Bender turned on the classic light bulb while sitting on a seat in a Houston park in 2009. A concept that could benefit a large number of people. He created a device that aids in training and rehabilitation to improve people's walking abilities.

Bender not only started earning a lot of money with his JB Intensive Trainer, but he also managed to return to the NBA - for a brief time - with the Knicks. Unlike what occurred to the ex-Pacers, Bender and his instrument want to allow sportsmen to extend their professional careers.

5. Kevin Johnson

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Kevin Johnson was named Most Improved Player and was named to the All-Star team three times. He ran for Mayor of Sacramento in 2008 after retirement. He became the first African-American mayor of the California capital after winning the election. In 2012, he was re-elected.

His passion for basketball is still evident: he was instrumental in putting an end to rumors that the Kings would relocate to Seattle. He also got engaged in the contentious Donald Sterling situation, leading a group of players that wanted the former Clippers owner kicked out of the league.

4. Junior Bridgeman

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Junior Bridgeman is certainly not one of those players who, after his career, ends up immediately on the street. Junior Bridgeman isn't one of those athletes who ends up on the street right after his career is over. 

Indeed, like the aforementioned Mashburn, the former Milwaukee Bucks (who have revoked his number) has rapidly enhanced his capital through franchising catering. After retiring in 1987, Bridgeman purchased five Wendy's restaurants and engaged in a comprehensive renovation. He now controls 240 franchise stores, making him the second-largest franchisee in the United States.

Bridgeman is a role model for other ex-players who aspire to succeed, as well as a mentor for Chauncey Billups, with whom he co-owned roughly 30 Wendy's restaurants.

3. Bill Bradley

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Bill Bradley, a two-time NBA champion with the New York Knicks in 1970 and 1973, retired in 1977 following a ten-year career in the league. In 1978, he stood for the Senate in New Jersey, and he was re-elected in 1984 and 1990. 

He resigned in 1996 after denouncing the political system's corruption, except for a brief return in 1999 to compete for president in 2000. He then dropped out of the race to support Al Gore.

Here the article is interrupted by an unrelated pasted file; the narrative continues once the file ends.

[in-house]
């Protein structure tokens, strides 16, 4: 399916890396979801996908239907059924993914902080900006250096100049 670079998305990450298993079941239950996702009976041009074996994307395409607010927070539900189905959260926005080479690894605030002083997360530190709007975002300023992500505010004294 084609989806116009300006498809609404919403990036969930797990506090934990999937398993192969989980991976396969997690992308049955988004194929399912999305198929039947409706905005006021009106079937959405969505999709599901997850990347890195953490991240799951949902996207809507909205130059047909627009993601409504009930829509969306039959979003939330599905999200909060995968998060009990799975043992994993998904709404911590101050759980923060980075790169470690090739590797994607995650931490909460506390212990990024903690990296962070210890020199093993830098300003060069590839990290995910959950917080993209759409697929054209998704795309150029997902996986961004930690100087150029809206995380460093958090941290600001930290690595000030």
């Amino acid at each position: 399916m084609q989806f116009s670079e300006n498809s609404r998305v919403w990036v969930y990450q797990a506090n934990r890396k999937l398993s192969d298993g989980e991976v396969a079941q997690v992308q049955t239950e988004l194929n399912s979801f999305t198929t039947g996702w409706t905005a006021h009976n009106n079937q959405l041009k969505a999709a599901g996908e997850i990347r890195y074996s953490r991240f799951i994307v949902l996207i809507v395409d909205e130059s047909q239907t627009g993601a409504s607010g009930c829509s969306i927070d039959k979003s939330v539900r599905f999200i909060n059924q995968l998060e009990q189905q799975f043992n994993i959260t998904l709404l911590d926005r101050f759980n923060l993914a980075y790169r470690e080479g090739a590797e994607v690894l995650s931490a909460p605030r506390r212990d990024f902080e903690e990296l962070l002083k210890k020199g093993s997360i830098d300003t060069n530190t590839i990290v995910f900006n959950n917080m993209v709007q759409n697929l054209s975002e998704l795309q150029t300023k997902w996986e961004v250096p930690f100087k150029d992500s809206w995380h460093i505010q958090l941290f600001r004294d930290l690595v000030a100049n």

He is currently a director of Allen & Company LLC and a member of the Starbucks board of directors, among other organizations.Interestingly, he had already won an Olympic medal in 1964

2. Yao Ming

Photo: news.cgtn

Bill Bradley, a two-time NBA champion with the New York Knicks in 1970 and 1973, retired from the league in 1977 after a ten-year career. In 1978, he ran for Senate in New Jersey, and he was re-elected in 1984 and 1990. 

He quited in 1996, protesting the political system's corruption, except for running for president in 2000 in 1999. After that, he dropped out of the race to back Al Gore.

He is currently a director of Allen & Company LLC and a member of the Starbucks board of directors, among other firms. He also won an Olympic medal in 1964.

1. Dikembe Mutombo

Photo: firstsportz


As much horror as it instilled beneath the ads, as much sympathy as it has disseminated in recent appearances. Dikembe Mutumbo, on the other hand, is more than "Mr. No, no, no!" Even outside of American arenas, Mutombo has displayed remarkable things during and after 18 incredible seasons in the NBA. 

Humanitarian work and the development of his Dikembe Mutombo Foundation are now part of his everyday routine, to improve living circumstances in his native Congo.

Mutombo also served as a global ambassador for the Special Olympics and founded a hospital in the Democratic Republic of Congo. Dikembe Mutombo has committed to give back far more than he has gotten by dedicating his heart and soul to helping the less fortunate.